Because two blogs aren’t enough, obviously.
So, The Green New Deal was put forward without an explanation of how to implement it. I have started a weblog to try and show ways in which the principal elements of The Green New Deal could actually work. It is here: https://thegreennewwave.com/
Here is a sample: If all elements of the Green New Deal were successfully put in place, what would America look like?
Umm, Norway, maybe? They currently have an unemployment rate of 3.9%, similar to our current level in the U.S. They were the first country to provide universal health coverage with a single payer system, way back in 1902. College is basically free there, and more than a third of the population has a degree. 99% of their electricity comes from renewable resources. Energy efficiency of homes and buildings in Norway has improved by more than 30% since 2000.
If we adopt the Green New Deal, that’s pretty much what we would see in America.
So how does having those elements of the GND affect the lives of Norwegians?
Well, life expectancy is 84.3 years for women and 80.9 years for men, compared to 78.6 for adults in the U.S. Norway has the second highest score in the Happiness Index, 7.59. The US is 18th on the list, with a score of 6.89.
Norway is not a productive example. The problem with socialism is, what do you do when you run out of other people’s money? Enthusiasts point to Norway, “See? See? It really works!” Ummm, no, not on it’s own. Norway has tons of “other people’s money” as a result of its oil sales. Pull that prop and you’ll see it all come tumbling down.
Glad to see you back, Tom.
I will second D. J. Hawkins’ opinion on Norway’s success. It is in large part built on oil revenues. In short, Norway is a petro-state.
I would also add that it has a mature political and social system, high in trust, in large part attributed to it’s homogeneous population.
The first question I would ask anyone advancing the Green New Deal is, “how do you implement that in Chicago?”
Let’s not forget Solyndra.
Well, first, who’s the bigger petrostate–Norway or the US?
Second, Norway has 16.5% of foreign born people within its borders–the US has 13.5%. Immigrants from specific countries are divided into several ethnic groups. For example, there are both Turks and Kurds from Turkey, West Punjabis and East Punjabis from Pakistan and India respectively, Macedonians and Albanians from Macedonia, Sinhalese and Tamils from Sri Lanka, Arabs and Berbers from Algeria, Morocco and Tunisia. Jews and Palestinans from Israel, Pakistanis and Pathans/Baluchs from Pakistan and immigrants from Iran are divided into Mazandaranians, Azeris, Persians, Kurds and Lurs.
Third, the Norway system of government was instituted in 1814, 30 years after the US.
Per capita oil production for Norway is 554 bbl/day-person.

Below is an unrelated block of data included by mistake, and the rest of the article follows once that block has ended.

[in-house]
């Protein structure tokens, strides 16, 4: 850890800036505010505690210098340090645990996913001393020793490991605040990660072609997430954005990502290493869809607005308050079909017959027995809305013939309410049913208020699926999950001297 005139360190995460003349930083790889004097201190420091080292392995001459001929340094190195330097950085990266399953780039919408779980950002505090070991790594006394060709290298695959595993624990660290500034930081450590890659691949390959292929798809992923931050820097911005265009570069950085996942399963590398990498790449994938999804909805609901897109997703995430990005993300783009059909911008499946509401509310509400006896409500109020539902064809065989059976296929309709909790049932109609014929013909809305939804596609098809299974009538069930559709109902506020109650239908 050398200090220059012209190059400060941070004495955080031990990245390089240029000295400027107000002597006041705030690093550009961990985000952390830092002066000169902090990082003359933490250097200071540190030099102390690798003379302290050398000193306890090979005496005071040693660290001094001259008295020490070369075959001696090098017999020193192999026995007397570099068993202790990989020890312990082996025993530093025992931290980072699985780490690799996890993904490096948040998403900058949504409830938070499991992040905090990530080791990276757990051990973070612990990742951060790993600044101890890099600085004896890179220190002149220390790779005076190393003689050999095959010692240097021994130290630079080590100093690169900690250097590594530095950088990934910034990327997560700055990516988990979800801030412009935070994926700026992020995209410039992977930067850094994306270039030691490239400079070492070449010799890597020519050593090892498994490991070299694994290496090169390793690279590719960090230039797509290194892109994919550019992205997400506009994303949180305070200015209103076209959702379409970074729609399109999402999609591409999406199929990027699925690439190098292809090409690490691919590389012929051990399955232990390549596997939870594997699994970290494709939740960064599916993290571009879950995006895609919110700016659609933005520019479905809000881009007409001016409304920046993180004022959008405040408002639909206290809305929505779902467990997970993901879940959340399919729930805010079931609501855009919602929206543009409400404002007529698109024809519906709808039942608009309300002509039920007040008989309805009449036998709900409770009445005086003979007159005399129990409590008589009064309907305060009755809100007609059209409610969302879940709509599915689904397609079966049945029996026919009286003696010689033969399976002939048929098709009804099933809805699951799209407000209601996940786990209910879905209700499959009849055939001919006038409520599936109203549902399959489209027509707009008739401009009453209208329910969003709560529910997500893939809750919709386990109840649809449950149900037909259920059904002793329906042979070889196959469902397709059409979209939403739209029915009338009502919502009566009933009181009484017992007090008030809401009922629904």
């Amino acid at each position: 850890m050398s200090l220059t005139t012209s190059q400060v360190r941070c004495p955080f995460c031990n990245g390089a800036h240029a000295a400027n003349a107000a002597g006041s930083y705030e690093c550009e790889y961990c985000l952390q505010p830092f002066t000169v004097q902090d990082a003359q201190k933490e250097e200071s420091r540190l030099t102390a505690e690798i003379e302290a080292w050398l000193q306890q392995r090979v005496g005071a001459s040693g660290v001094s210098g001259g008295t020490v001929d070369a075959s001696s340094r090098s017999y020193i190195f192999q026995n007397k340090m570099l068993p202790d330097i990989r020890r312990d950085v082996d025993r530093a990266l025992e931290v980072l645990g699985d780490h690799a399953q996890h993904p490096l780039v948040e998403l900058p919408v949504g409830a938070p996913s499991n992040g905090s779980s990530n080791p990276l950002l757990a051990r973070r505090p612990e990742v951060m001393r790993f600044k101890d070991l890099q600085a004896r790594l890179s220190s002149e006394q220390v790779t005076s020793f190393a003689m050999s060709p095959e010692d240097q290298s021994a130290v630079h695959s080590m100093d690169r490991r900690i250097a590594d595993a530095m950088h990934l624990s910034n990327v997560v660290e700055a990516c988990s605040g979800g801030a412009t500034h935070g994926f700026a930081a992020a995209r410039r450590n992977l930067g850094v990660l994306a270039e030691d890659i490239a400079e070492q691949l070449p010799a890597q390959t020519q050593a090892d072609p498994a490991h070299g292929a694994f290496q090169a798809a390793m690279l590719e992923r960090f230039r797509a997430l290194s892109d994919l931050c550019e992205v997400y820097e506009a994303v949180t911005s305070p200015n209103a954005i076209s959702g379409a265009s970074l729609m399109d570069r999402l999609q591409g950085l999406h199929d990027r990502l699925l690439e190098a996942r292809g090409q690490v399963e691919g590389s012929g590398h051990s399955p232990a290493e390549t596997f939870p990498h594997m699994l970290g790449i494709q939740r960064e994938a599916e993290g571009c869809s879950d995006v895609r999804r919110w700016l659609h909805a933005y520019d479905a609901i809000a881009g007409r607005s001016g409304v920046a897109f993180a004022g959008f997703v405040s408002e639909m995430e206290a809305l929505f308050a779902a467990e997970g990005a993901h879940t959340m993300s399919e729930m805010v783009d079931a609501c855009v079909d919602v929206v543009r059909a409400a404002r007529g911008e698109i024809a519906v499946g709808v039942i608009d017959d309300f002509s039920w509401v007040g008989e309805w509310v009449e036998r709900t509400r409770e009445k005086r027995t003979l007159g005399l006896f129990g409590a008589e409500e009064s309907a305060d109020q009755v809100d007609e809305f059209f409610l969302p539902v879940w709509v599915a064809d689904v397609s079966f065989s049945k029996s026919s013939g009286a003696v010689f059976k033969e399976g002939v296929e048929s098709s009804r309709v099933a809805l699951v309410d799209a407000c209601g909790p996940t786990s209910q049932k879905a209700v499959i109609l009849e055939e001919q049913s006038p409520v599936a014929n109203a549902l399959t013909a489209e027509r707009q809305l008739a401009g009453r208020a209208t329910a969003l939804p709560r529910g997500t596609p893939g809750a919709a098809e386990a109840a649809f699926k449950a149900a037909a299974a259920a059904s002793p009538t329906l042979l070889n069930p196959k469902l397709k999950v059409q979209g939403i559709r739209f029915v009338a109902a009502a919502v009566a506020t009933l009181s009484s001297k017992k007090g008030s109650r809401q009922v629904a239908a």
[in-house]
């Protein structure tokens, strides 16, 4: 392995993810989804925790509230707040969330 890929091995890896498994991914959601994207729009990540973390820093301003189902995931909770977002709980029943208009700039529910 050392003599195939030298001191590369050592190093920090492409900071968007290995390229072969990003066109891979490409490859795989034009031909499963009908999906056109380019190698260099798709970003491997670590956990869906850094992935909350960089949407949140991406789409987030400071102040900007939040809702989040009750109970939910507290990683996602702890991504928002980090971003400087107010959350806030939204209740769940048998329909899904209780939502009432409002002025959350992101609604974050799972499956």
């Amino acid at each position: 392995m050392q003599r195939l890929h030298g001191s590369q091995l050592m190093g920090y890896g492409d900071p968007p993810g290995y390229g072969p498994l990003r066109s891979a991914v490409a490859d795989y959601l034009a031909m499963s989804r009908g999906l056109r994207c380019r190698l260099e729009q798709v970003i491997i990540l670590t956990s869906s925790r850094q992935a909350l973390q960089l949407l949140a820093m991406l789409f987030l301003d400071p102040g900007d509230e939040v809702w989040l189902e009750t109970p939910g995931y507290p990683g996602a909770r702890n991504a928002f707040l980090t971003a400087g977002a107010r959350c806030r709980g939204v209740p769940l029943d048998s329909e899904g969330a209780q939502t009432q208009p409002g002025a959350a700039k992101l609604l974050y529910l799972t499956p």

Per capita oil production for USA is 28 bbl/day-person.
Oil production for Norway is 20X per capita over the USA. So, yeah, Norway is the bigger petrostate. Taxes, licenses, etc are 21% of Norway’s governmental income. US government income from royalties, etc on oil is 2.5 billion (US) per year (including coal) and Norway is 33 billion (US). US population, 330 million, Norway, 5 million. Per capita US income, $7.58, per capita Norwegian oil income, $6,600. Yep, those are the right decimals.
So you’re saying that we choose to charge lower royalties than Norway? We produce almost exactly ten times as much oil as they do–15.6 mbd vs. 1.65. If we charged the same royalties as the Norwegians, think of how much money we wouldn’t have to pay in taxes. We are da yuge petrostate. Da yugest!
Over 99% of the electricity production in mainland Norway is from hydropower plants. The total production of electricity from hydropower plants amounted to 135.3 TWh in 2007. So when we talk about “renewable energy” in Norway we are not talking about wind and solar. Household costs for electricity in Norway are about 55% of those in Denmark which produces much of its power from wind and solar.
Obviously it’s not a perfect comparison–but I still think it’s valid. We produce a lot of electricity from hydropower as well. If we uprated the turbines we could produce a lot more without even building any more dams.
But I also think that in states with good insolation we should put up a lot more solar and in states with a lot of wind we should put up more wind turbines.
Sorry, there is no way way the US can become Norway. First, you don’t have the topograhy to get all your electricity from hydro and you don’t have the geology to export enough oil and gas enough tp build a buffer fund of USD200.000 pr capitata. We dont lubricate th eeconomy with oil proceeds, we use a part of the interest from this fund….
Even if you wanted to be like slightly less affluent Swedes or Danes that owe their living standard to hard work the transition may be ” thermodynamically” impossible. Just looking at all benefits and the GDP of two countries and conclude it’s possible is misleading. There are just too many people that would have to give away too much to people that wouild want something else then they were getting.
I suspect that ethnic Norwegian-Americans living in the US have educational, longevity and wealth statistics similar to those of their cousins in the old country and if other Americans simply copied their lifestyle choices they too would have similar, gratifyingly positive statistics regardless of the US’s current socioeconomic arrangements.
There is no question that longevity and health, etc., are very different for middle and upper class Americans than for the poor and lower middle class. More of a reason for the GND, not less, in my humble opinion.